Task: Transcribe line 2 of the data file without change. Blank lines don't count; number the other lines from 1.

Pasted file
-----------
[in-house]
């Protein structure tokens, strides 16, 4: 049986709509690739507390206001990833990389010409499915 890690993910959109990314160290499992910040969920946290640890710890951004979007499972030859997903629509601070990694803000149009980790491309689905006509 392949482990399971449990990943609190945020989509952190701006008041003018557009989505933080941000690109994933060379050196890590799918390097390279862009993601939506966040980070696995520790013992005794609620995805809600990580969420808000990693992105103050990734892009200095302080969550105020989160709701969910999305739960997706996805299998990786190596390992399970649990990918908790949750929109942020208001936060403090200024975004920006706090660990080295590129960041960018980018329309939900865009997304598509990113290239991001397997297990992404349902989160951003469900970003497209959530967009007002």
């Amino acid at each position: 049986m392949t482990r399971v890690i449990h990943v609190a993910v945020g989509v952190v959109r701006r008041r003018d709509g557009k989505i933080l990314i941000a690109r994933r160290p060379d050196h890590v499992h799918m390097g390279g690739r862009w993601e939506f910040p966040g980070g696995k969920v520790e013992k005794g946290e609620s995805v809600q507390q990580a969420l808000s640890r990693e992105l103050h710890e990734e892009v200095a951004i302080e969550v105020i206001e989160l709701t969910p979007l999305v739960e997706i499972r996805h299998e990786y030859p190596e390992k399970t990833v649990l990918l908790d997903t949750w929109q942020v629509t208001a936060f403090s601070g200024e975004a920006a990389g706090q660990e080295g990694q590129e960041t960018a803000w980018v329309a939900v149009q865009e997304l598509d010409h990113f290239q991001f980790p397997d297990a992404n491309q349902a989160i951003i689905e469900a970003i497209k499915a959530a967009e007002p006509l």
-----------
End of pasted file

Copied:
């Protein structure tokens, strides 16, 4: 049986709509690739507390206001990833990389010409499915 890690993910959109990314160290499992910040969920946290640890710890951004979007499972030859997903629509601070990694803000149009980790491309689905006509 392949482990399971449990990943609190945020989509952190701006008041003018557009989505933080941000690109994933060379050196890590799918390097390279862009993601939506966040980070696995520790013992005794609620995805809600990580969420808000990693992105103050990734892009200095302080969550105020989160709701969910999305739960997706996805299998990786190596390992399970649990990918908790949750929109942020208001936060403090200024975004920006706090660990080295590129960041960018980018329309939900865009997304598509990113290239991001397997297990992404349902989160951003469900970003497209959530967009007002």